The budget showed that the government is continuing its work towards the issue of a UK government sukuk. This would clearly have an impact on the growth of the UK Islamic market, although it has to be pointed out that it is unlikely to have anything but an indirect impact on the range of Sharia’a compliant retail financial products.
It would, of course, widen and deepen parallel markets and lead to the creation of a greater variety of instruments, while providing the reference yield curve of choice to the market at large. This would be beneficial for all banks, finance and insurance companies offering Islamic finance products to retail clients.
The main benefit of such an instrument, however, is that it would provide a solid basis for product development and would further enhance London’s prime position as the pre-eminent centre for Islamic finance outside of the Muslim world.
This development is positive for wholesale and private banking, investment funds, pension funds and insurance operations in the growing Islamic finance market. A government sukuk would, for the first time, herald the availability of a marketable asset under Financial Services Authority regulations and provide a high quality hard currency instrument with “lender of last resort liquidity”, which to date has been missing from the market.
Since the government sukuk would be risk rated on a par with gilts, a higher yield would ensure sales success, as institutional investors would be eager to attain a better yield for the same issuer risk. However, a government sukuk with a higher yield than the equivalent gilt would be subject to market arbitrage, which would be undesirable from the government’s perspective.
With a projected issue size of £1bn, divided into three to four maturity bands to create a medium term yield curve, it would be large enough to provide much needed liquidity for the current UK Islamic banking market.
The fact that the sukuk would be eligible for discount at the Bank of England window also adds to its attraction.
Conversely it could be argued that the issue is unlikely to be attractive to Middle East investors, since the UK government sukuk yield would be lower than most sukuk in issue already. However, most of these existing corporate sukuk are rated BBB or lower, which represents an entirely different risk category than AAA UK sovereign risk.
The success of an issue would naturally be determined by investors’ reaction and appetite. In order to ensure it will reach a variety of investors and is not just bought up by a few large institutions, we have recommended to HM Treasury that the UK-based Islamic investment banks (BLME, European Islamic Investment Bank and European Finance House) are nominated as book runners with sale through auction. This will allow the Debt Management Office to allocate and scale down allocation in the sukuk issues and ensure a large variety of investors have the chance to buy the government sukuk.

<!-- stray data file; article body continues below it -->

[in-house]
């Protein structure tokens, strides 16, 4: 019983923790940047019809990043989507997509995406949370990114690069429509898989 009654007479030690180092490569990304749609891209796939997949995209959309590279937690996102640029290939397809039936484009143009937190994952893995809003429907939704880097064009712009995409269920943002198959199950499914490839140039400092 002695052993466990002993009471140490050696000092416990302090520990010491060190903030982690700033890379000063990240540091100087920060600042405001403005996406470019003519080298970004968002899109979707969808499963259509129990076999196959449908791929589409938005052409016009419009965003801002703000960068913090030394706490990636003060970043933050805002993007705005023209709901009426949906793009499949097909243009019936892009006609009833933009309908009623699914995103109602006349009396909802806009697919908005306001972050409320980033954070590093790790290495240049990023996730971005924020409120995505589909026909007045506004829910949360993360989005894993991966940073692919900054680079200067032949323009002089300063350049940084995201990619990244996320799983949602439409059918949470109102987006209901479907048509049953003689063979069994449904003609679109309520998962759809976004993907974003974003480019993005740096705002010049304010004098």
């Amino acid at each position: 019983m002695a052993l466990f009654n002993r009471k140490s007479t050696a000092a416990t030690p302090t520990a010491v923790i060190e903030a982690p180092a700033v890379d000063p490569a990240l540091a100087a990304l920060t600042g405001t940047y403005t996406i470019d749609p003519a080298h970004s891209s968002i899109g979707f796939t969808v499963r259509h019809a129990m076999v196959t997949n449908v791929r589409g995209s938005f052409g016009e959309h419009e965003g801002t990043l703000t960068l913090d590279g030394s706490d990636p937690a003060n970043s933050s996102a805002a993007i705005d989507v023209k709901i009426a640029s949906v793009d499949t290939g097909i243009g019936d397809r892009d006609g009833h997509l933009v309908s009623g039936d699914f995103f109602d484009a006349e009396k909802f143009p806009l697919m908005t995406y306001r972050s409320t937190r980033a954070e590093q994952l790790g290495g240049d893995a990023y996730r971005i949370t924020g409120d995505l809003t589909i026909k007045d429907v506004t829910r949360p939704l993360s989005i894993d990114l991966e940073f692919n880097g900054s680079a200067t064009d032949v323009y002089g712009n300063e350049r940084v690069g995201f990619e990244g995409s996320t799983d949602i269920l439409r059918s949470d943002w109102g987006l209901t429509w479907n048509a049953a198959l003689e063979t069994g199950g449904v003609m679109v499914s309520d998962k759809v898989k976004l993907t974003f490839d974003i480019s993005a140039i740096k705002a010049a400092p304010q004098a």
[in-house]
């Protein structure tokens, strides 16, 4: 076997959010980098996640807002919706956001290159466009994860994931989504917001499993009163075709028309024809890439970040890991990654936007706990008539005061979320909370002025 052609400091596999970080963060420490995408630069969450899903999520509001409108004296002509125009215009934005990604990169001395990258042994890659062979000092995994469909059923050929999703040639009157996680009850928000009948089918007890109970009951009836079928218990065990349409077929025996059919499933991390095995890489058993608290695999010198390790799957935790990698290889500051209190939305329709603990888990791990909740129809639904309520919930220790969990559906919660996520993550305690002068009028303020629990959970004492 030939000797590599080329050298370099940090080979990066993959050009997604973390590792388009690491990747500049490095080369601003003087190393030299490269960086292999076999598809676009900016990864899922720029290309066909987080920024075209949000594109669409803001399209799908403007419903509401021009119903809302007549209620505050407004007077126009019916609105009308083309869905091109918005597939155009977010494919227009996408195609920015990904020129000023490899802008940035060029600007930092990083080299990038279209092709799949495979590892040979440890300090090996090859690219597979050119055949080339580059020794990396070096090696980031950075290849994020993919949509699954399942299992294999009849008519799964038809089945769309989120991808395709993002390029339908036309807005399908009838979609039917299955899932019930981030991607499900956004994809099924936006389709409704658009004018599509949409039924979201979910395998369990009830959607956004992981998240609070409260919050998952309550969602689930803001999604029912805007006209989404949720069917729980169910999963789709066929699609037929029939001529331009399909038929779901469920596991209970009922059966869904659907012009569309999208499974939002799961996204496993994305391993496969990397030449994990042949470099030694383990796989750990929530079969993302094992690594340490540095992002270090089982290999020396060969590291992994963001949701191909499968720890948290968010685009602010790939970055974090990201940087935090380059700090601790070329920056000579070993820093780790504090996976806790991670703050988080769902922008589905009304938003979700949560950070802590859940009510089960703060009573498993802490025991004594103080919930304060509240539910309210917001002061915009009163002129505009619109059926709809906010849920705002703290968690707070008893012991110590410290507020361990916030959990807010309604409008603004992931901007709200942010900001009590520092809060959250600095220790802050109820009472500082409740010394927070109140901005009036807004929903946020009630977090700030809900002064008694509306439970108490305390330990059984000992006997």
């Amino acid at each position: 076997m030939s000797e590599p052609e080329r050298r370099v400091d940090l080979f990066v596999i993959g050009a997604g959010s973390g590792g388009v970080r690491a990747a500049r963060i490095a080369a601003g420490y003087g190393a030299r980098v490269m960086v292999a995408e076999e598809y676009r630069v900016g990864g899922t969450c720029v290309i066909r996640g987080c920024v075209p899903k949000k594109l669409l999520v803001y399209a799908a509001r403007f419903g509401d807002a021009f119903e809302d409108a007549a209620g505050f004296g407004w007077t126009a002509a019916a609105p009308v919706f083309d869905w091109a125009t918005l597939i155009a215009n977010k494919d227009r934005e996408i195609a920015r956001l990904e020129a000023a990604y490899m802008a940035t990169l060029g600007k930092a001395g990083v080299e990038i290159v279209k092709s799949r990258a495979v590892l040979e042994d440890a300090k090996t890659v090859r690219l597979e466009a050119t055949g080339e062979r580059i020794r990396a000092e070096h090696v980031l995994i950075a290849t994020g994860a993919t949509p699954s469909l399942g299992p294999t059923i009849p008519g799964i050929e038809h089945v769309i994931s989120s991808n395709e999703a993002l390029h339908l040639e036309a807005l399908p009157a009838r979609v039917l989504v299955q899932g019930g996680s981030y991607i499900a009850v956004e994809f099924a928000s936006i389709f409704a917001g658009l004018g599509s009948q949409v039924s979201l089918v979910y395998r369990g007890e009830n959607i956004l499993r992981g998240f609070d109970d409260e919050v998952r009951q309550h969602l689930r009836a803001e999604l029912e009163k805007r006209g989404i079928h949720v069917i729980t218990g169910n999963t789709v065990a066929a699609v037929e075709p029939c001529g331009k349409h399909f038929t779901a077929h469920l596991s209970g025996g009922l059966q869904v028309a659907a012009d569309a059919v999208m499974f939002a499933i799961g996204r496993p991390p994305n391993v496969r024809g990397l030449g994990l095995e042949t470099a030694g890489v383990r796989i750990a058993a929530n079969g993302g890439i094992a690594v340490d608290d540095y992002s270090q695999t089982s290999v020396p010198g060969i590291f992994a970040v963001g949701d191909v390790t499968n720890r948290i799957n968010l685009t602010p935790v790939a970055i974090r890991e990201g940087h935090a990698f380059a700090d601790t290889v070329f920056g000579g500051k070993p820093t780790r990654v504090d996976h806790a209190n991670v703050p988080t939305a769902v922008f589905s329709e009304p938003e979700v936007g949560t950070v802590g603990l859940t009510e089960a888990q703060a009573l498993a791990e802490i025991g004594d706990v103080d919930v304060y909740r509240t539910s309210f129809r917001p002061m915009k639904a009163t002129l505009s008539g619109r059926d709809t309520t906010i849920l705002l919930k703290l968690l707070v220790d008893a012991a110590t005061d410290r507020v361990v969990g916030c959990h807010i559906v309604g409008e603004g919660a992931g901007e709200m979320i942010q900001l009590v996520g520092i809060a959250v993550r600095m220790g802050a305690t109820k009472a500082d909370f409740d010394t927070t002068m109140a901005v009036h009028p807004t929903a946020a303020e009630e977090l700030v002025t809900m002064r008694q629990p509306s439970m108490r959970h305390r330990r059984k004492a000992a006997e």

An issue would also enable the government to access a new investor base, internationally as well as domestically. And demand for AAA assets from foreign investors would reduce the cost to government of servicing its debt.
A successful issue would need to be comparable to other UK government debt, in both price and maturity range. Provided that size and price criteria are met, the UK government sukuk has the potential to become the global benchmark for government sukuk, which would in turn emphasise the strength of the UK’s financial markets and its prime global position.
It would also be of significant importance in the development of the Islamic financial industry globally, most keenly felt in Europe, particularly the UK. Like gilts, some of the UK sukuk issuance is likely to be sold to foreign entities, although that would not be the primary aim of this landmark issue.
Retail products such as funds could be developed on the back of the UK government sukuk. This would have an impact on the growth potential of the market through the development of additional products. The lack of any significant range of instruments is one of the constraints on the market at the present time.
The actual growth that can be achieved is difficult to predict, and would be largely dependent on competitive pricing, and efficient marketing and distribution. Currently we are seeing an increased interest in Islamic finance, not only from a number of wholly Islamic institutions, but also from conventional financial institutions looking to offer Islamic products via subsidiaries or branches.
Potential growth is currently constrained by legal and tax issues, which are being addressed, the relative immaturity of the Islamic wholesale markets and the restricted range of comparable wholesale instruments.
In addition, limited but increasing awareness and understanding of the principles of Islamic finance still hinders growth and acceptability. For the retail offering in particular, standardisation of legal documentation is key in reducing cost, and hence facilitating growth.
Islamic finance is likely to remain a niche product as long as it merely mimics conventional financing products. However, significant growth will be achieved by the application of risk sharing principles, as evidenced in the shared ownership structures within the housing finance sector.
Finally, clear and open communication on both the structure and the aim of the issue would assist in its success and general acceptance both in Europe and internationally.